The best companies in the world have a reputation for bringing new products and services to market to maintain their competitive edge in a changing economy. Massive industry-leading companies might be able to get away with a lack of innovation for a while, but over time, complacently often leads to slowing growth.
NextEra Energy (NEE -0.22%), Equinor (EQNR 1.75%), and Deere (DE -1.36%) are similar in that they all have established businesses in legacy industries but are also aggressively investing in what they believe will be the next growth chapter in each of their fields. Here's what makes each of these dividend stocks a great buy now.
1. A utility leading the energy transition
NextEra Energy is the largest utility by market cap in the United States. The stock's outperformance is largely due to its early mover advantage in transitioning away from coal (and, to a lesser extent, natural gas) toward renewables.
The company's two main business segments are Florida Power & Light (FPL) -- which absorbed Gulf Power earlier this year -- and NextEra Energy Resources (NEER).
FPL is the largest regulated electric utility in Florida. It continues to transition its power generation portfolio toward solar and expects a roughly 65% increase in zero carbon emission emitting power generation by the FPL system over the next decade when compared to 2021 levels.
Meanwhile, NEER -- the company's main renewable energy arm -- expects its total renewable capacity (from wind, solar, and other sources) to be between 22.7 gigawatts (GW) and 30 GW from 2021 through 2024.
NextEra Energy is already the largest renewable energy operator in North America. But what makes it unique is that it isn't slowing down its investments despite its leading position. As a regulated electric utility, it has projects that are ideally suited for risk-averse investors because they generate predictable cash flows that support the company's growing dividend and future development projects. NextEra has a 2.1% dividend yield at the time of this writing.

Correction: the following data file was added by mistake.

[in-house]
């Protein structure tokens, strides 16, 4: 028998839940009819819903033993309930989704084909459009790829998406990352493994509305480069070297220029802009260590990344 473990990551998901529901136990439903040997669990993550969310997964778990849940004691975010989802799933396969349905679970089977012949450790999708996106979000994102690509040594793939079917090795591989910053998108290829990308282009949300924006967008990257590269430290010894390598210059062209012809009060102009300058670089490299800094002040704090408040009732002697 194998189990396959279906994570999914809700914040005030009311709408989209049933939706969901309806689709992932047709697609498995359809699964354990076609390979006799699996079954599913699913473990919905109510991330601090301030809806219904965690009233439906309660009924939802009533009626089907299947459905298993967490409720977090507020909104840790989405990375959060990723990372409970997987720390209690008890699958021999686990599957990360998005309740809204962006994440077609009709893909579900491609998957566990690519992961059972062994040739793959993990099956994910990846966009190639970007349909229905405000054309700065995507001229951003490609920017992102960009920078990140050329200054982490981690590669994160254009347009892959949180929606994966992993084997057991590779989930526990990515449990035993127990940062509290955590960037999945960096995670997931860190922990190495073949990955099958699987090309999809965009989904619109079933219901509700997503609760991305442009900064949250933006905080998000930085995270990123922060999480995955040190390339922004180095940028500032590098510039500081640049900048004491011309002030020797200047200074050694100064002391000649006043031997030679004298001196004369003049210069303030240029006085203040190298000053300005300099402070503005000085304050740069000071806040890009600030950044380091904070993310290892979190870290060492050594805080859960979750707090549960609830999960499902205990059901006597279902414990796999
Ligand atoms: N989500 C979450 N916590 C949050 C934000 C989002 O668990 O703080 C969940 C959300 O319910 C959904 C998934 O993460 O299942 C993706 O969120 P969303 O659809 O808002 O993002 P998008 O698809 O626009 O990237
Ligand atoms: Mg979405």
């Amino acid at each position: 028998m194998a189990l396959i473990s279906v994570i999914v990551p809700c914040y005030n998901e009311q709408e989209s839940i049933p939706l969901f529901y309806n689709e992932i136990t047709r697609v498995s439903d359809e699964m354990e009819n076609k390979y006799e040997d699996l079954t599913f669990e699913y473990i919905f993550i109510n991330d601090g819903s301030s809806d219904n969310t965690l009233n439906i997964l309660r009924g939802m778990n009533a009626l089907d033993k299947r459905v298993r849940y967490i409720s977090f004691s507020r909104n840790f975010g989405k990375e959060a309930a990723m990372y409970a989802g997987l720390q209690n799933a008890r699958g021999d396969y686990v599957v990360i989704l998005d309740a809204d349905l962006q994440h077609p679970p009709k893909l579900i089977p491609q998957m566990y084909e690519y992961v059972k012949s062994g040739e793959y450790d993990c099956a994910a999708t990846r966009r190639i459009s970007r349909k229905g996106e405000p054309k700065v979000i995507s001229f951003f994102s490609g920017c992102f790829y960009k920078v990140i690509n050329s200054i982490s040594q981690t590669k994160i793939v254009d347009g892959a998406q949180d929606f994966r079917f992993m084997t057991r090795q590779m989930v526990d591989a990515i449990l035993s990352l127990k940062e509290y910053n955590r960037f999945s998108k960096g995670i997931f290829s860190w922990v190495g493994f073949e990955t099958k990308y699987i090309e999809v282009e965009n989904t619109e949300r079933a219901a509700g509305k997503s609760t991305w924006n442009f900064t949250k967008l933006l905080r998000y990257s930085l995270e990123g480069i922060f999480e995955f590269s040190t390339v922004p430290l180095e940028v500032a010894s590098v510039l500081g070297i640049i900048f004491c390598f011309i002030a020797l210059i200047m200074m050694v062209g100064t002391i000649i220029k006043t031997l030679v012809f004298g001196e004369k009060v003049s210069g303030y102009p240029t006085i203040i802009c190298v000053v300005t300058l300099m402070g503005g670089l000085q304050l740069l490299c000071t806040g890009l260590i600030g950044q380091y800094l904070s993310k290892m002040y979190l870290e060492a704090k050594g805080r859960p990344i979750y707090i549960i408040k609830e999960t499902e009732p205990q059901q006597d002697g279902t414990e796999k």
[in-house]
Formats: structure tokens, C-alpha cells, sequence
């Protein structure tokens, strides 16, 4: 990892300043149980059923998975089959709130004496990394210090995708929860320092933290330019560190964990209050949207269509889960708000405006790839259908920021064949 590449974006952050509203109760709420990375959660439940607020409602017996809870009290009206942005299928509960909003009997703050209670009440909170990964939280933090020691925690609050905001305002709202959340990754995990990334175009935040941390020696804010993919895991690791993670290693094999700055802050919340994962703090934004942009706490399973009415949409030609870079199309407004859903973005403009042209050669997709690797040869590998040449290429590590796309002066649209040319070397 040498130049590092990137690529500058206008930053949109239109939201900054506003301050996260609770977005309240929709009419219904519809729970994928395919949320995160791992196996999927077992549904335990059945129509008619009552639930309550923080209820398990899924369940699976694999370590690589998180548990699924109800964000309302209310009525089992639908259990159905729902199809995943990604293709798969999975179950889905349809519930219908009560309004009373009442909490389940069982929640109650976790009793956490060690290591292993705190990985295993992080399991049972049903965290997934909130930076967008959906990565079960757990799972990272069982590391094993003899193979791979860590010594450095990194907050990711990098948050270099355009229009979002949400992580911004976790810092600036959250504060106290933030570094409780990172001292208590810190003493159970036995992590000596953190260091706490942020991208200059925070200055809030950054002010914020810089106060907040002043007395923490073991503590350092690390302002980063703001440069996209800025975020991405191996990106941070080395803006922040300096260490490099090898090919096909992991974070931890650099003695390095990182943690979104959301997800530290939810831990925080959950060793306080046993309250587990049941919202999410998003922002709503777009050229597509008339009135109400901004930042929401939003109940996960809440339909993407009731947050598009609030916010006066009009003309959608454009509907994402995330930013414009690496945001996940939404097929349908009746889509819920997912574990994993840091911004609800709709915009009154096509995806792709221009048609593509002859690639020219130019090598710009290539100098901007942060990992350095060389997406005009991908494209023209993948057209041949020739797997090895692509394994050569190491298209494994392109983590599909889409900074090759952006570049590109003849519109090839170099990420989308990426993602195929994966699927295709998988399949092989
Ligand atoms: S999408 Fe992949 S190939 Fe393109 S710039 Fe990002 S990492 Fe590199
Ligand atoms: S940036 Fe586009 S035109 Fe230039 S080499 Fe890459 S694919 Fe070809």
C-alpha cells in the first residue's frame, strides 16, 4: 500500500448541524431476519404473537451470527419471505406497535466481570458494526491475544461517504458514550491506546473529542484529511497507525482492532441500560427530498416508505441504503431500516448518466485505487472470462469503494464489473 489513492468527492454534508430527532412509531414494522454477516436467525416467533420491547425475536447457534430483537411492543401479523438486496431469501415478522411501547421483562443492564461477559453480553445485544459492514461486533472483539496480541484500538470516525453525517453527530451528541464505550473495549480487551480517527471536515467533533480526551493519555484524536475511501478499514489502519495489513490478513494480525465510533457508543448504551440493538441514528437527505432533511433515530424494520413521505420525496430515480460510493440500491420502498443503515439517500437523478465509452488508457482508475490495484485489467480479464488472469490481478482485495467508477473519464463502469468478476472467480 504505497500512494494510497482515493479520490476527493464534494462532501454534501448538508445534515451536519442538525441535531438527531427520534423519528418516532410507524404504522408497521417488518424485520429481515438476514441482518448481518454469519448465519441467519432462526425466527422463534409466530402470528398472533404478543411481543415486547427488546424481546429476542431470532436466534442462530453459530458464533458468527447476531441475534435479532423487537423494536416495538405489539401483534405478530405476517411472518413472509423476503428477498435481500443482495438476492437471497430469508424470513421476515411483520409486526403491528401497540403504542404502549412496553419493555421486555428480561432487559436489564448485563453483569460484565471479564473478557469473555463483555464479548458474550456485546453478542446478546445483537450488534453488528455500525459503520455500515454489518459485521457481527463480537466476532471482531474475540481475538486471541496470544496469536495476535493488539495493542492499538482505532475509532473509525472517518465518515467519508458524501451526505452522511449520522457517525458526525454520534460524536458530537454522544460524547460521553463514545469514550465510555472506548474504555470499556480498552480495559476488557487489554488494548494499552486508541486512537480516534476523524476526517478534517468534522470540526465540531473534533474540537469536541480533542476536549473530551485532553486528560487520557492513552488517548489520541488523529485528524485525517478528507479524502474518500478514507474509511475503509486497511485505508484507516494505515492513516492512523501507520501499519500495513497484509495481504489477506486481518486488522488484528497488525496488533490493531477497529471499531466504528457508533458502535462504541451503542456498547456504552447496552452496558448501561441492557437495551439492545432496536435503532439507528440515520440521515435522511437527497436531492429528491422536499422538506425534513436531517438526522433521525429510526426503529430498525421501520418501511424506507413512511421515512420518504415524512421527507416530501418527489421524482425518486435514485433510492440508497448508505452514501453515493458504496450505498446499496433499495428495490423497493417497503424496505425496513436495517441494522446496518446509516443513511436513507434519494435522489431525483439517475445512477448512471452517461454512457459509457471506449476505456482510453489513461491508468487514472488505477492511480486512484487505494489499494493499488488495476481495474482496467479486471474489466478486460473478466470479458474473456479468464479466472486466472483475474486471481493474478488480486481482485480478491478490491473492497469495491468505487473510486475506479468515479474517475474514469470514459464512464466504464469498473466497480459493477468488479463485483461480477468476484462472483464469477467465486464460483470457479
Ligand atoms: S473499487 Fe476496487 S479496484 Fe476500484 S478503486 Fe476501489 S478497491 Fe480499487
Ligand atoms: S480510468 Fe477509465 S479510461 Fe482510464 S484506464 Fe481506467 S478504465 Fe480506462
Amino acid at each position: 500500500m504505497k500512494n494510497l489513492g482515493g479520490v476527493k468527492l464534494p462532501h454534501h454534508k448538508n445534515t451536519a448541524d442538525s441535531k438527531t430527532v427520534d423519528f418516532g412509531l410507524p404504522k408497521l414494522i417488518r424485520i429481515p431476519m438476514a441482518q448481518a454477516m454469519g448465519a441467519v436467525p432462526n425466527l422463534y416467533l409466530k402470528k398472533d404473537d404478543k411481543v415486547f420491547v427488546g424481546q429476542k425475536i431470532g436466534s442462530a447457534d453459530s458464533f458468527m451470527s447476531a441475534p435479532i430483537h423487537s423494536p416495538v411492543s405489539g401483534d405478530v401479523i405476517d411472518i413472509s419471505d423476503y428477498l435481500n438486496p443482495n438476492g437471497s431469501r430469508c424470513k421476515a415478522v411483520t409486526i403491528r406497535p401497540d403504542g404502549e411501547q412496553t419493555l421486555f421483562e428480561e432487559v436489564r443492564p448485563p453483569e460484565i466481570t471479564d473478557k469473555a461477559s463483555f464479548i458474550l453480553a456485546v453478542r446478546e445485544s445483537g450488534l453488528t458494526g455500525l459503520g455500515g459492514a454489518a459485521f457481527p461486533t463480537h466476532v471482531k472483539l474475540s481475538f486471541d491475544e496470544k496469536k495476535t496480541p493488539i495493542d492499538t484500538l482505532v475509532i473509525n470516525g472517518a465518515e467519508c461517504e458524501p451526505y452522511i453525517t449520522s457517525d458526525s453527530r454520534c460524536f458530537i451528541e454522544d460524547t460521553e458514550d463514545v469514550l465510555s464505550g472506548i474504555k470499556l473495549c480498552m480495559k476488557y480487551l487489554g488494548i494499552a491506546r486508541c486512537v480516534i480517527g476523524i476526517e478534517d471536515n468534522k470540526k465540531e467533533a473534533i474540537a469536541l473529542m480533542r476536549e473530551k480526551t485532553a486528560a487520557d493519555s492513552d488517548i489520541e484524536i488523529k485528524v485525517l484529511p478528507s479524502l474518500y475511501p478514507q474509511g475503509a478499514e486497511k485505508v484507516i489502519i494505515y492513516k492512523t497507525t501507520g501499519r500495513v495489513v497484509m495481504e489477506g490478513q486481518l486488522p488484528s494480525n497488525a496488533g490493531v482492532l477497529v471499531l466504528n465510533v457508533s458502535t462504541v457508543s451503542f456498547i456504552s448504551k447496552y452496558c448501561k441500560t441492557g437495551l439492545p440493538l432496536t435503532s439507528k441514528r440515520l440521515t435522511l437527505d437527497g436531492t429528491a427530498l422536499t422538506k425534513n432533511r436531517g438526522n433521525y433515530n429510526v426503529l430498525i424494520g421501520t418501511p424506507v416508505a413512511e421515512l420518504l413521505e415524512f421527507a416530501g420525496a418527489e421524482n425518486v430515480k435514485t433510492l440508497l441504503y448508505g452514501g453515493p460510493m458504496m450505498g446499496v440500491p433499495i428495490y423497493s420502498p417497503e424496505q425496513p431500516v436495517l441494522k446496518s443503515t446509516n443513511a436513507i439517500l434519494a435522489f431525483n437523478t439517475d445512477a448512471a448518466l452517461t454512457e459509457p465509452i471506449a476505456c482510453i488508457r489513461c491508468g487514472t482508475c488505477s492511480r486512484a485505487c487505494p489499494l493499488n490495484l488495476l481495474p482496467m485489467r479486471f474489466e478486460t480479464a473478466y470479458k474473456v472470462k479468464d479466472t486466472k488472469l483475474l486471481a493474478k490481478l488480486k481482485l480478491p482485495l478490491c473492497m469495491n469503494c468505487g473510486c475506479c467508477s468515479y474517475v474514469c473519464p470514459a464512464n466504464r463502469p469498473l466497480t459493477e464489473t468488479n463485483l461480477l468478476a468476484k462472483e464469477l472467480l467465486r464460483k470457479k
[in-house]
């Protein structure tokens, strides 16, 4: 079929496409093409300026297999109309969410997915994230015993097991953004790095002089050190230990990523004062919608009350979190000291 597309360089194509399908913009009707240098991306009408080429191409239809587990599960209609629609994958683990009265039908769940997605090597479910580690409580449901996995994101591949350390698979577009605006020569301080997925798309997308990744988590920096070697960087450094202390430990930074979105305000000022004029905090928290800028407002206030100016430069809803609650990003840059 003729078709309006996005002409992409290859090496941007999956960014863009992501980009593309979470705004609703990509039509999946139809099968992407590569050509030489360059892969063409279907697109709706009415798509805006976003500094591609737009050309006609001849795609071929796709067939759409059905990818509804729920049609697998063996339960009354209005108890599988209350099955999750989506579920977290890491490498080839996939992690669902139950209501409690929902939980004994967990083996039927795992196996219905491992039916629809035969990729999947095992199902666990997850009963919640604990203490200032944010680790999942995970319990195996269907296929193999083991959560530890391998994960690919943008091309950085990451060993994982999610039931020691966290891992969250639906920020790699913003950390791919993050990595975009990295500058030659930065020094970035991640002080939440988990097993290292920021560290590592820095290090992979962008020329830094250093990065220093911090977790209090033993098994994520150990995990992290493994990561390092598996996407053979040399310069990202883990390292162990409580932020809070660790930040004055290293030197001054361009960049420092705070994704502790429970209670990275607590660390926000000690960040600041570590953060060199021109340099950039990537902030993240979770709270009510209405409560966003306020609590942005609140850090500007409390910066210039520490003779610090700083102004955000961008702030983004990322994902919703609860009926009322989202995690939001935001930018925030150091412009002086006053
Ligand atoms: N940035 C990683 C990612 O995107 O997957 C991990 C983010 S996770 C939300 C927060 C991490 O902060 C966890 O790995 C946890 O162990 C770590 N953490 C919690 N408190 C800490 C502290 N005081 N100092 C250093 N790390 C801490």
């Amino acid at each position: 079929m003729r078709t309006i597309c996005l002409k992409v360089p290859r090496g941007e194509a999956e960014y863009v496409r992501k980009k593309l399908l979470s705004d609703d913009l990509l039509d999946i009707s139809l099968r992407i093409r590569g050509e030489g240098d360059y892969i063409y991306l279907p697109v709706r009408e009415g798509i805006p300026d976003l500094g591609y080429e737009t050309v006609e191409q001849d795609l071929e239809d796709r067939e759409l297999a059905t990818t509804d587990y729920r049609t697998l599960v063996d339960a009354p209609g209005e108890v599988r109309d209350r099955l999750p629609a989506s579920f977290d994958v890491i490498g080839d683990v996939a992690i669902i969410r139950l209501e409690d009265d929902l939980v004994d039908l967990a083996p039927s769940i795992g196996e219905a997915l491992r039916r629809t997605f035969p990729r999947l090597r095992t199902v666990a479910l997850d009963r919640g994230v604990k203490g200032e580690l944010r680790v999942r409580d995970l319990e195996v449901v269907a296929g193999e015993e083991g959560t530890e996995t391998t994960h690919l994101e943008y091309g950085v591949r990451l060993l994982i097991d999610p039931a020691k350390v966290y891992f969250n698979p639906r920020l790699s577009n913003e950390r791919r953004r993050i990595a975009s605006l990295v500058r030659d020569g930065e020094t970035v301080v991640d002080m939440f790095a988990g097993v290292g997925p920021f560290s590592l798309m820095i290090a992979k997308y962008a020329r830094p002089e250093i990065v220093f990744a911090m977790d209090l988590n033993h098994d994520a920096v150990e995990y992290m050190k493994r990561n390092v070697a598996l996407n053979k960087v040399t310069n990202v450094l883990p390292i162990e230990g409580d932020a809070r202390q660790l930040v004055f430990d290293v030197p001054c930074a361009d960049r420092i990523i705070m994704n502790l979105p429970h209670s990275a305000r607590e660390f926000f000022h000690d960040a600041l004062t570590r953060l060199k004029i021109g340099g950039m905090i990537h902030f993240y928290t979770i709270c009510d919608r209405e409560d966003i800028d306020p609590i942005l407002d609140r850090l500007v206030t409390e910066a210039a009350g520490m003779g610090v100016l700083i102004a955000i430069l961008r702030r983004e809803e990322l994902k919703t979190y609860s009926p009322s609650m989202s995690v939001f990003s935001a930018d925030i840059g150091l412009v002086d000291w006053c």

2. From offshore oil and gas to offshore wind
Equinor is Norway's biggest oil and gas company. Considered one of the world's largest integrated majors, Equinor has spent decades being the dominant player in the North Sea.
However, the company's production has slowed in recent years despite sizable investments in the Gulf of Mexico and offshore Brazil. For example, first half 2022 production was 2% lower than first half 2021 production and full year 2022 production is expected to be just 2% higher than full-year 2021 production. Equinor's 2021 production of 2.079 million barrels of oil equivalent per day (boe/d) was practically flat compared to 2.08 million boe/d in 2017 and just 7% higher than 1.94 million boe/d the company averaged in 2013. That gives Equinor's production a compound annual growth rate of less than 1% for the last 10 years.
One reason for the low growth is that Equinor has aggressive carbon reduction goals and is investing heavily in renewable energy, carbon capture and storage, and offshore wind power.